Wheeling officials won't open bids for a brand new water treatment plant until Friday, but today City Council will hear first reading of legislation calling for the sale of bonds to finance the project.
Council members also will vote on the city's proposed $30.64 million budget for the upcoming fiscal year and take a step toward completing the Market Plaza renovation project that city leaders announced more than four years ago when they meet at 5:30 p.m. today in council chambers on the first floor of the City-County Building, 1500 Chapline St.
Issuing the bonds, to be repaid through income from a 53.1-percent water rate increase, will allow the city to demolish its 90-year-old water treatment plant in Warwood and build a new one in its place.
Photo by Ian Hicks
Legislation authorizing about $40,000 in design work for downtown Wheeling’s Market Plaza will be introduced when City Council meets at 5:30 p.m. today.
"We anticipate issuing about $41 million in bonds, which will include the general contract, membrane contract, a bond reserve fund, capitalized interest and issuance costs," said Herron.
The proposed legislation would allow for the sale of up to $49.5 million in bonds to fund the new facility, but City Manager Robert Herron said that "not to exceed" amount was inflated on the advice of the city's bond counsel to provide some leeway because bids won't be opened until Friday. He said the process needs to begin now because state law gives cities only 90 days from the bid opening to sell all the bonds, and any bond issuance requires three readings before council.
City Council initially had approved a water rate increase of 70 percent to fund the project, but the West Virginia Public Service Commission last year lowered that figure after considering formal protests from some of the city's water resale customers, including the Ohio County Public Service District, the town of Triadelphia and village of Valley Grove. At the same time, the PSC ruled the city could implement the rate increase as soon as bonds are issued, rather than after completion of the project - which should allow the city to maintain the state-required level of debt service coverage under the lower rates.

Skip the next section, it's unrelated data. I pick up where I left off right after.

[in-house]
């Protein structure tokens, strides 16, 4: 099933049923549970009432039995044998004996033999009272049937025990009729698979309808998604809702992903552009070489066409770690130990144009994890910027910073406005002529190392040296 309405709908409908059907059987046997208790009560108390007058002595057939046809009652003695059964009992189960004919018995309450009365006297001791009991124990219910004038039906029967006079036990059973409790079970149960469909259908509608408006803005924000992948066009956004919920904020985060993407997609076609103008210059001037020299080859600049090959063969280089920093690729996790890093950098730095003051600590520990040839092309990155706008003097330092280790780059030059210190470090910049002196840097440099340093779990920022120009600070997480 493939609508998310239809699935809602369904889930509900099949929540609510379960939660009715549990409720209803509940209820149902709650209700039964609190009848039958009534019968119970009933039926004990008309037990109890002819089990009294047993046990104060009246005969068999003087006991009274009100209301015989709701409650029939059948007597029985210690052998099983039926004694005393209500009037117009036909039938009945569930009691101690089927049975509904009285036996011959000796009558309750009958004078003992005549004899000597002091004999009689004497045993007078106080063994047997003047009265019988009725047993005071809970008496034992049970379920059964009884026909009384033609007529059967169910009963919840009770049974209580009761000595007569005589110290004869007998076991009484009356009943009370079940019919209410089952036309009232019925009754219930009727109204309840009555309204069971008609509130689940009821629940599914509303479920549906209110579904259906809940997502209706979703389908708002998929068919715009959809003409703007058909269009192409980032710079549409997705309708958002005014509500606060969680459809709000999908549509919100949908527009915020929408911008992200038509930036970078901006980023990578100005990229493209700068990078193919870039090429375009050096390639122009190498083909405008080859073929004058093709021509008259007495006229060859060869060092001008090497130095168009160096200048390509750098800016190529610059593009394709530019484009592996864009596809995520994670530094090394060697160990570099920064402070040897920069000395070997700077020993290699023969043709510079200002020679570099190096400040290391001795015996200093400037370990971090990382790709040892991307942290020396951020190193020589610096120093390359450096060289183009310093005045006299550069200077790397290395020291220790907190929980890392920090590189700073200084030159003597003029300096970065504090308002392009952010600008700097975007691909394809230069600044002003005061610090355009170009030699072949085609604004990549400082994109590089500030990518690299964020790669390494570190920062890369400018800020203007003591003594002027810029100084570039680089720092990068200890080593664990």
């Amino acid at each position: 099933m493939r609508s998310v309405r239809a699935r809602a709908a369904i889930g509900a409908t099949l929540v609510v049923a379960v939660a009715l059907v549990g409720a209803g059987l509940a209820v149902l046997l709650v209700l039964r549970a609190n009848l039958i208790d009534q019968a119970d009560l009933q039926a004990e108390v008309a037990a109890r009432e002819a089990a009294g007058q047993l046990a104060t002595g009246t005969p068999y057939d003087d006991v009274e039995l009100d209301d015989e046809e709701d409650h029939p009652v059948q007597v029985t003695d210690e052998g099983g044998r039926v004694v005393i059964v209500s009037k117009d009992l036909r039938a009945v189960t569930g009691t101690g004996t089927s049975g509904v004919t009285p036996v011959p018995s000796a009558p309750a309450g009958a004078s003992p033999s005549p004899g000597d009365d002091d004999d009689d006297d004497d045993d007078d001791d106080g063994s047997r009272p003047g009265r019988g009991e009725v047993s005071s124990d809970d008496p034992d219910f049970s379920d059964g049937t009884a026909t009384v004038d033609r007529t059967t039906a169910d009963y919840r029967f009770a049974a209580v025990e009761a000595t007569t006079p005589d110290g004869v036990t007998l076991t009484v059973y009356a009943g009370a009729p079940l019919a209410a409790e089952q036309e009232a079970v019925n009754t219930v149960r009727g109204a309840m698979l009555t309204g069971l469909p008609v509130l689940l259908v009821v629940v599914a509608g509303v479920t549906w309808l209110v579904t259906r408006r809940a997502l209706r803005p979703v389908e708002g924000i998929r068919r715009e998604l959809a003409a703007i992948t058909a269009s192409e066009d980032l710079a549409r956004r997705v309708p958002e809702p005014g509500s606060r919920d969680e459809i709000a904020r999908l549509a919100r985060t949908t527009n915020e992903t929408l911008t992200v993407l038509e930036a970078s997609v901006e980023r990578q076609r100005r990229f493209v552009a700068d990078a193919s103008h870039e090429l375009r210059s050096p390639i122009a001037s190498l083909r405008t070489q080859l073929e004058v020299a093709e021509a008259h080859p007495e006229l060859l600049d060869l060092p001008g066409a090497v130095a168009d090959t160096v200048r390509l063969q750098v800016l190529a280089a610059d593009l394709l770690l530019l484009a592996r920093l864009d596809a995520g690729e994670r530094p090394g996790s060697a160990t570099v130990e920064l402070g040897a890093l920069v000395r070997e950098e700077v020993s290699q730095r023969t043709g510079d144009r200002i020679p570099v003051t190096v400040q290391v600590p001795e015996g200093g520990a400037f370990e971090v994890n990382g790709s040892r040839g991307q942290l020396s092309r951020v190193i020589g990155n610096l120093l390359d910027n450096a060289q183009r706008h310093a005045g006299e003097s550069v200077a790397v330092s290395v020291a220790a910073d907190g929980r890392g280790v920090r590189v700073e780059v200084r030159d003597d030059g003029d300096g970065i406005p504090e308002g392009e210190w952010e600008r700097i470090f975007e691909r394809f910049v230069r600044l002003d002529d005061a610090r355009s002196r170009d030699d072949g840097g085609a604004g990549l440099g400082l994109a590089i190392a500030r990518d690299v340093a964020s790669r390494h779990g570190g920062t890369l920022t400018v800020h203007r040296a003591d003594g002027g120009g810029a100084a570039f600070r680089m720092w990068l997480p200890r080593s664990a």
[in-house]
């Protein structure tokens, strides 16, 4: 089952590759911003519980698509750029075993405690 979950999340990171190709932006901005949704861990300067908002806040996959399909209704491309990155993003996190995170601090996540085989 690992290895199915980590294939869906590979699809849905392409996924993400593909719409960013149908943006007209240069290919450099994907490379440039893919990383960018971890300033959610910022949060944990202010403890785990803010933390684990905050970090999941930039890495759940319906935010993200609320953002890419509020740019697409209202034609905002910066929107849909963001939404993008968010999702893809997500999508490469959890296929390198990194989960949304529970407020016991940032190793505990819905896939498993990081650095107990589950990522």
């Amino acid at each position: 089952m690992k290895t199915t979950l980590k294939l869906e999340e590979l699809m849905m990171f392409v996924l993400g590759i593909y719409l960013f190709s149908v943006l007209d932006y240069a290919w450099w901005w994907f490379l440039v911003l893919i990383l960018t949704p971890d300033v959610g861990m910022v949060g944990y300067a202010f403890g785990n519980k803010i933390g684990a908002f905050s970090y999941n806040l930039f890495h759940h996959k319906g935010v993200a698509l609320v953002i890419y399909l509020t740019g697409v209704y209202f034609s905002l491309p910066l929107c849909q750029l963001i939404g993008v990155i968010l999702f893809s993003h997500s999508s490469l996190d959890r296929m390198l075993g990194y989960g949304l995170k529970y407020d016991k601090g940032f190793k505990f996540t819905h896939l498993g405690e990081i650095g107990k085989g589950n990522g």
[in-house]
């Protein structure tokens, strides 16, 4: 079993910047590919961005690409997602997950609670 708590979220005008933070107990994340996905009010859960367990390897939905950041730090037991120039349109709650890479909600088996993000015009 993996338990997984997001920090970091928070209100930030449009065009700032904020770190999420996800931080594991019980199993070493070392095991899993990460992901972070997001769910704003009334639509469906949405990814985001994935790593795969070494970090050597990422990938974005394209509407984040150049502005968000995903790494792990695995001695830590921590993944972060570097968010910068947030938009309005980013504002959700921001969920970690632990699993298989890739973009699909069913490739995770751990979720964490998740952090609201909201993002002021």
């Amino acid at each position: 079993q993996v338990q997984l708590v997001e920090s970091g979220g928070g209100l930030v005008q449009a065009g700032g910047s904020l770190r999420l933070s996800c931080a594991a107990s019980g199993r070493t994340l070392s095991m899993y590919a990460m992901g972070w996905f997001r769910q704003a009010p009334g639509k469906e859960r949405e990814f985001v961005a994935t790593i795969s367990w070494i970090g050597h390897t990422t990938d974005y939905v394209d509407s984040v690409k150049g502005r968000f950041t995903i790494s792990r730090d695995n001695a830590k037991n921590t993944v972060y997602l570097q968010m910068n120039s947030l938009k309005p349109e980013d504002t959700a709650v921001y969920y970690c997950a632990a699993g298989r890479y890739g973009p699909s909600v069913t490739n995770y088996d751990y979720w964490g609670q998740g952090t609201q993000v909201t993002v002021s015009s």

That means new rates could go into effect as soon as next month, as council is likely to vote on the ordinance after a third and final reading on April 16. The new rates will increase the average monthly water bill for residents from $19.44 to $29.76.
An ordinance to spend up to $39,950 for Hays Landscape Architecture to complete design work for upgrades to downtown's Market Plaza also is up for first reading, which likely will be followed by a vote on the measure April 2.
City leaders originally announced their intentions to renovate the plaza, which occupies the west side of Market Street between 10th and 11th streets, in January 2009. The city has $500,000 in Tax Increment Financing money available to complete the project, Herron said.
Planned upgrades include repairs to the sidewalks and brick work on the plaza, and the replacement of some of the brick-paved area with lawn space.
Once a hub of commerce for downtown, the plaza remains home to the Stone Center and a few other businesses.
A 2006 fire severely damaged two buildings on the plaza, which stood in that condition until 2009 as the city worked through legal issues in having them demolished. The former Nick's Music building also collapsed in March of that year.
If council approves the design work, Herron said actual renovation of the plaza should begin this summer.